Windows 8

Using ClipBook Viewer on Windows 8

The “clipboard” where the Windows operating system stores the pieces of text, graphical images or other information that has been cut or copied, as a temporary buffer until you paste somewhere else or reboot the computer, then all the information in the buffer is cleared.

While the clipboard can contain more than one piece of copied information, Microsoft has not added functionality to in throughout the evolution of modern Windows operating systems. The major drawback of the built-in clipboard is that there’s only one slot for the copied data. As soon as you copy a different piece of information the original data is entirely overwritten.

About ClipBook Viewer

Up to Windows XP Microsoft used a tool called “ClipBook Viewer” which was included in the System32 folder of the Windows installation folder. The ClipBook Viewer is a small utility that shows you the current content of the Clipboard. Using ClipBook Viewer you can cut or copy information from another program and store it in a page that you can name, save, use again, and share with others.

The clipboard can store text in different formats, such as the Text character set (used by most Windows-based programs), the OEM Text format (used by MS-DOS-based programs), and the Unicode character set (a superset of all of the major scripts used in the world). The View menu gives you the ability to see your data in various formats.

Sponsored Content

What is “Inside Microsoft Teams”?

“Inside Microsoft Teams” is a webcast series, now in Season 4 for IT pros hosted by Microsoft Product Manager, Stephen Rose. Stephen & his guests comprised of customers, partners, and real-world experts share best practices of planning, deploying, adopting, managing, and securing Teams. You can watch any episode at your convenience, find resources, blogs, reviews of accessories certified for Teams, bonus clips, and information regarding upcoming live broadcasts. Our next episode, “Polaris Inc., and Microsoft Teams- Reinventing how we work and play” will be airing on Oct. 28th from 10-11am PST.

You can also save the contents of the clipboard to an individual Clipboard file instead of a ClipBook page. These files generally have the extension .clp and cannot be shared with others. You can make the text or graphics in your ClipBook pages available to others, and you can paste the text or graphics that you copied into the clipboard into a permanently saved ClipBook page.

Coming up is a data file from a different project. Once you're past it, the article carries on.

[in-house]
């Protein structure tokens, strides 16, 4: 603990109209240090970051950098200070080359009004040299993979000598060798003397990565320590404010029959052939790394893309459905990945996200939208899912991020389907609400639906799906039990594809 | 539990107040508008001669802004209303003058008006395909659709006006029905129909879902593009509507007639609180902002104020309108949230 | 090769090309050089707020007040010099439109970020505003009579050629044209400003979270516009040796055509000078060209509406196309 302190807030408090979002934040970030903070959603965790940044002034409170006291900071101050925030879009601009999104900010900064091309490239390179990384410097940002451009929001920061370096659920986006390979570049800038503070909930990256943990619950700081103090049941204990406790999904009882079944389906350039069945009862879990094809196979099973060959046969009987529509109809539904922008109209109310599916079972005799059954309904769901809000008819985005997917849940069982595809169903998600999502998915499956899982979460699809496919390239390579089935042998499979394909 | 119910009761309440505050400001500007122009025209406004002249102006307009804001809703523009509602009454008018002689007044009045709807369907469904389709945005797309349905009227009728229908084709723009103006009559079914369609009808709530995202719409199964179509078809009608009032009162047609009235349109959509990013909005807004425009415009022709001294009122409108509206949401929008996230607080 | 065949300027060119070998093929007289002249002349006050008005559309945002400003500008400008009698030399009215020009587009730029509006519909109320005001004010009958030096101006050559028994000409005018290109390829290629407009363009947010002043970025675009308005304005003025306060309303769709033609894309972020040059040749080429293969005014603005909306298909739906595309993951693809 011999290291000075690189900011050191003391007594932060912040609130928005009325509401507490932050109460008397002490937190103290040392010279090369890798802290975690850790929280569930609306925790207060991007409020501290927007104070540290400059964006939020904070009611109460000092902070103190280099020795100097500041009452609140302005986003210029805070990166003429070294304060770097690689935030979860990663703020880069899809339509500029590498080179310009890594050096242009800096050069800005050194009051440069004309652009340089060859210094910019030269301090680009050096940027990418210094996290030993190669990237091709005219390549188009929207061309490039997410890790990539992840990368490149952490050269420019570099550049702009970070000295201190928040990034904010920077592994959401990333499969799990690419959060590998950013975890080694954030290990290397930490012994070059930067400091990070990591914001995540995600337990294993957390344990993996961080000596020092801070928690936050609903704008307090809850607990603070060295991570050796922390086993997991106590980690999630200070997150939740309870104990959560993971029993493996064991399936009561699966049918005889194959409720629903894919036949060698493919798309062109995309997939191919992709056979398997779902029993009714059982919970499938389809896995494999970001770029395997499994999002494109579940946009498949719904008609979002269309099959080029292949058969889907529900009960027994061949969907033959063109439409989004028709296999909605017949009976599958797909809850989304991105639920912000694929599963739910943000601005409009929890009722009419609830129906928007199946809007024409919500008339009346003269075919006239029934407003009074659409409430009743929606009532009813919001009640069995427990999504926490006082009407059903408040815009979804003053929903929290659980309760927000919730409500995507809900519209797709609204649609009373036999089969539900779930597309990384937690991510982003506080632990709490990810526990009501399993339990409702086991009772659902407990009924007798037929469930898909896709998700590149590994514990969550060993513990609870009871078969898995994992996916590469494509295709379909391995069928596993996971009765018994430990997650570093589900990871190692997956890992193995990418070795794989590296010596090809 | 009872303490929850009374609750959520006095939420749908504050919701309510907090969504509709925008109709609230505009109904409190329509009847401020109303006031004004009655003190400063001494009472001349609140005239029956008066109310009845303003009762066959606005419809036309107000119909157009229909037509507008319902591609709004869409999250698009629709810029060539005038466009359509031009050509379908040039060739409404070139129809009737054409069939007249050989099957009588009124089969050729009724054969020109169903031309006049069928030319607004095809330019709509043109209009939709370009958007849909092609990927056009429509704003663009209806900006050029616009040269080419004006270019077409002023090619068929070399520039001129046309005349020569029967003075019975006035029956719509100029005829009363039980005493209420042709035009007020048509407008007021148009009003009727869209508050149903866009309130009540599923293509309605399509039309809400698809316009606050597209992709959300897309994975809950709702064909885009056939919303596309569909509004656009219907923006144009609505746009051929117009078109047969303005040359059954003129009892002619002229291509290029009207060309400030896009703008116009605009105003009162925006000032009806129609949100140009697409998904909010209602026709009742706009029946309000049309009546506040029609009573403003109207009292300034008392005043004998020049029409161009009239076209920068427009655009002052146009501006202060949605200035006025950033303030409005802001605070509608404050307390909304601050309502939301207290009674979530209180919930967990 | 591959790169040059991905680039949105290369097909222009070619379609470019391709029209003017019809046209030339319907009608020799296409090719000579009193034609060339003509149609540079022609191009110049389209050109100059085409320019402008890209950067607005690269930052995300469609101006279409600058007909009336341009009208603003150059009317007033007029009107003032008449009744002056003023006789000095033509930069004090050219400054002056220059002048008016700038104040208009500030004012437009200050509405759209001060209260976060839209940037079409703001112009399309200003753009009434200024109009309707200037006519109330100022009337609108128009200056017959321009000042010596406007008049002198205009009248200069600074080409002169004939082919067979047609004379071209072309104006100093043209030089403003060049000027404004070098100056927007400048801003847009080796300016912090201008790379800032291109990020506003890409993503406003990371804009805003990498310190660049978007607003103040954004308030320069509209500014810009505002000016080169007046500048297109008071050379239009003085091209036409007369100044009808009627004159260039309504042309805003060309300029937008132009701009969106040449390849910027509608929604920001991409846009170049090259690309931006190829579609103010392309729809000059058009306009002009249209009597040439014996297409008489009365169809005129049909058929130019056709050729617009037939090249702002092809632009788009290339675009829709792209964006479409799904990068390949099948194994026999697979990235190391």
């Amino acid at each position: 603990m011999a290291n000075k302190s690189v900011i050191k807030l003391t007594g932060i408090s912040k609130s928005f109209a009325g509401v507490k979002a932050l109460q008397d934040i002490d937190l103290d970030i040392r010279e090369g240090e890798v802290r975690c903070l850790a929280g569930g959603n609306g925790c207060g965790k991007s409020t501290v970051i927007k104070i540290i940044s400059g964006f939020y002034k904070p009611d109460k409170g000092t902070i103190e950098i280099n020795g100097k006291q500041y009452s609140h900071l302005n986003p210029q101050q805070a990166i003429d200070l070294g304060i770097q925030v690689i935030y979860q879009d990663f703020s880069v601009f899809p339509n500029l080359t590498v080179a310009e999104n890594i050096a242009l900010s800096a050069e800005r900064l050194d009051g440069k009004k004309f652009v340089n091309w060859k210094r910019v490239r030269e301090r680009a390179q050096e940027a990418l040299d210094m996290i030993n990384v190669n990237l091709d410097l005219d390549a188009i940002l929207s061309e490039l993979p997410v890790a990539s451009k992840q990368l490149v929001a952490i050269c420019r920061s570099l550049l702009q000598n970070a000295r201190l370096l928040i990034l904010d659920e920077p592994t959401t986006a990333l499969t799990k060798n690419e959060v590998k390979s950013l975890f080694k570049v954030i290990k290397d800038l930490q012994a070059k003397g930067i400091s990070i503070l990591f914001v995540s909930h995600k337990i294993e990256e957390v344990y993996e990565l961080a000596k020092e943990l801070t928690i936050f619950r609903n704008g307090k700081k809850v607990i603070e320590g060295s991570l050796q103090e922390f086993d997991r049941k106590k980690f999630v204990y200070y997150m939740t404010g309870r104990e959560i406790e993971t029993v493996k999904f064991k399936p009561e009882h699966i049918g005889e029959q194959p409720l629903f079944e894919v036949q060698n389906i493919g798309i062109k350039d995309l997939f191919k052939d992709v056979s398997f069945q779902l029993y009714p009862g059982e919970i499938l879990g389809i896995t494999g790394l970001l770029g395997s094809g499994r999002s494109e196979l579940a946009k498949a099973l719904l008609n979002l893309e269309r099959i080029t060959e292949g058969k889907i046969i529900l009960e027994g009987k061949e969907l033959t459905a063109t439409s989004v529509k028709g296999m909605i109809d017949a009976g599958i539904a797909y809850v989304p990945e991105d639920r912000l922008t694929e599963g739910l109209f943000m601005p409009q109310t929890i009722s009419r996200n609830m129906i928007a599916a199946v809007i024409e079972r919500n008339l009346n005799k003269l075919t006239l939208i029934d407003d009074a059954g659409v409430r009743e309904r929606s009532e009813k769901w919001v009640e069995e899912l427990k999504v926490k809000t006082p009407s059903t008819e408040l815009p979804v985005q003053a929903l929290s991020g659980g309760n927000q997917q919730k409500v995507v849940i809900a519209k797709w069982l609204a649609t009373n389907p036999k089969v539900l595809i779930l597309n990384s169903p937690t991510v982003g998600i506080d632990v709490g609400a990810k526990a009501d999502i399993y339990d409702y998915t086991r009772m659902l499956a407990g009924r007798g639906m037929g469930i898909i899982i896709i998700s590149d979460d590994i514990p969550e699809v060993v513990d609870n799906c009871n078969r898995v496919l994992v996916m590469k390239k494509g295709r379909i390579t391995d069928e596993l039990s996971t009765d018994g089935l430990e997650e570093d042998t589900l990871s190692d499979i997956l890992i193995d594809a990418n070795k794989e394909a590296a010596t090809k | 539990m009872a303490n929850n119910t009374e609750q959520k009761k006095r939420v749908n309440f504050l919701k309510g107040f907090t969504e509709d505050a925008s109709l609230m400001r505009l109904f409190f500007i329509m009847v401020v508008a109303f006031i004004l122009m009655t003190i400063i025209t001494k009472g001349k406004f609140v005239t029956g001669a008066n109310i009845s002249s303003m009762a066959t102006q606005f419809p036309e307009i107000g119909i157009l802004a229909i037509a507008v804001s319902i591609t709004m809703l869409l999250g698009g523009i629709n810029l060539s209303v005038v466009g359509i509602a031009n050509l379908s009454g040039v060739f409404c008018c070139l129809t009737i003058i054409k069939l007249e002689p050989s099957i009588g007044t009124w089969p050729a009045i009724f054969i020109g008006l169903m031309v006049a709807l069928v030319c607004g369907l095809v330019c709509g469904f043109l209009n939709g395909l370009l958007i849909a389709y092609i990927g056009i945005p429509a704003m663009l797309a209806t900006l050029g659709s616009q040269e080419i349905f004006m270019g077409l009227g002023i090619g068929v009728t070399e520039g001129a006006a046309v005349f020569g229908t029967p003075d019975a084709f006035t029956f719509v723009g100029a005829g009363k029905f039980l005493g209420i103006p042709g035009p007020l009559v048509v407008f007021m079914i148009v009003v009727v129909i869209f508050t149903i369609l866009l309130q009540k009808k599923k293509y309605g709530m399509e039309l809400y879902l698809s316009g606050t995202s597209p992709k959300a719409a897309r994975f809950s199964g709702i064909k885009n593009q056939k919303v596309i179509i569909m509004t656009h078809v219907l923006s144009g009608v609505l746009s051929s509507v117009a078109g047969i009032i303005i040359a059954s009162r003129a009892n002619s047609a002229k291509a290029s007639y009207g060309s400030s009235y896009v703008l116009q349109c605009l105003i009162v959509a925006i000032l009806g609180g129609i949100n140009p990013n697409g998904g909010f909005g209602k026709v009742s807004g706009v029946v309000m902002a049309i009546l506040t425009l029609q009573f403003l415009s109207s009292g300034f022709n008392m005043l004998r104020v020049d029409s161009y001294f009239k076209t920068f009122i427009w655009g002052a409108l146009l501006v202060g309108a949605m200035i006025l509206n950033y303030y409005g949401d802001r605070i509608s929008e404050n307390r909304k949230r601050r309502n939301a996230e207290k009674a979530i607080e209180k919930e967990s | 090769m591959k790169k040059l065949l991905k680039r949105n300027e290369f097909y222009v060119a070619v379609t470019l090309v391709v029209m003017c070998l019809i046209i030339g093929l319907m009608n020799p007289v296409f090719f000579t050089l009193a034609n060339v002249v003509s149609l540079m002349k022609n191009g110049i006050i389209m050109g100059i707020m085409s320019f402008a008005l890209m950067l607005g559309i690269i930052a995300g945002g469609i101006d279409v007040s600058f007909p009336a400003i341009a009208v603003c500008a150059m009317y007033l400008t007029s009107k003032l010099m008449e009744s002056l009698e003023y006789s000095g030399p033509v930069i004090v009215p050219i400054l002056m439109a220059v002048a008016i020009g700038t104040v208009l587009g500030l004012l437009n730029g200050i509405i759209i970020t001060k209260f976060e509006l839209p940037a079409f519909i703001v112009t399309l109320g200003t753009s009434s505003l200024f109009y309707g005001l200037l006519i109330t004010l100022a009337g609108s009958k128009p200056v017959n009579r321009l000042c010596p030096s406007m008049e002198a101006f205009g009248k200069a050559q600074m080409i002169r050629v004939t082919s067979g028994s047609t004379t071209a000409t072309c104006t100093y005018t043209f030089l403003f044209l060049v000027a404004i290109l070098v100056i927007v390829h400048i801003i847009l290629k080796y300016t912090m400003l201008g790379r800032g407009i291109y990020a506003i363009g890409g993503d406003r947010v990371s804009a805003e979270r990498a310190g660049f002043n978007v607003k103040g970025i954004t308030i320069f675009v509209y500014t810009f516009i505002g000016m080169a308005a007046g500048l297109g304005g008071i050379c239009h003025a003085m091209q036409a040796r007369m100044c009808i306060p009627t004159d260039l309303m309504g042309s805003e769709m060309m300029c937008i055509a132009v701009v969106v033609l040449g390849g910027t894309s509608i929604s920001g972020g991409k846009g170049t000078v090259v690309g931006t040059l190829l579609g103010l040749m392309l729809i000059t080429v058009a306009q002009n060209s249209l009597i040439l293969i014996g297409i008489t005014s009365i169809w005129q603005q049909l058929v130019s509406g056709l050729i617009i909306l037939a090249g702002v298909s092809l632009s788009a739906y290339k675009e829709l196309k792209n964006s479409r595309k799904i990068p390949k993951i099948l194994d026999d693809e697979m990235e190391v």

Note: At one point you could also share clipboard contents between computers, but this option was disabled in Windows XP due to security reasons.

Originally, ClipBook Viewer did not have a Start menu shortcut, but if you browsed to that location and executed “clipbrd.exe” this is what you got:

Using ClipBook Viewer on Windows 8

Now, if you copied some text from a document or email, in ClipBook Viewer you would see that piece of text:


And the process is the same for a graphic image:



How to get ClipBoard Viewer to Work in Windows 8

In later versions of Windows Microsoft removed this tool, however, you can still run it in Windows Vista/7/8 by copying Clipbrd.exe from a Windows XP system to the System32 directory of your computer.

This is what ClipBook Viewer looks like when running in Windows 8:


It’s also worth noting that besides ClipBook Viewer tool, other clipboard management tools exist, many of them are free to use. InsideClipboard is one of them which I personally like (another cool tool written by Nir Sofer).

You can get it from here: InsideClipboard – View the content of all formats stored in the Clipboard

Related Topics:


Don't have a login but want to join the conversation? Sign up for a Petri Account

Comments (0)

Leave a Reply

External Sharing and Guest User Access in Microsoft 365 and Teams

This eBook will dive into policy considerations you need to make when creating and managing guest user access to your Teams network, as well as the different layers of guest access and the common challenges that accompany a more complicated Microsoft 365 infrastructure.

You will learn:

  • Who should be allowed to be invited as a guest?
  • What type of guests should be able to access files in SharePoint and OneDrive?
  • How should guests be offboarded?
  • How should you determine who has access to sensitive information in your environment?

Sponsored by: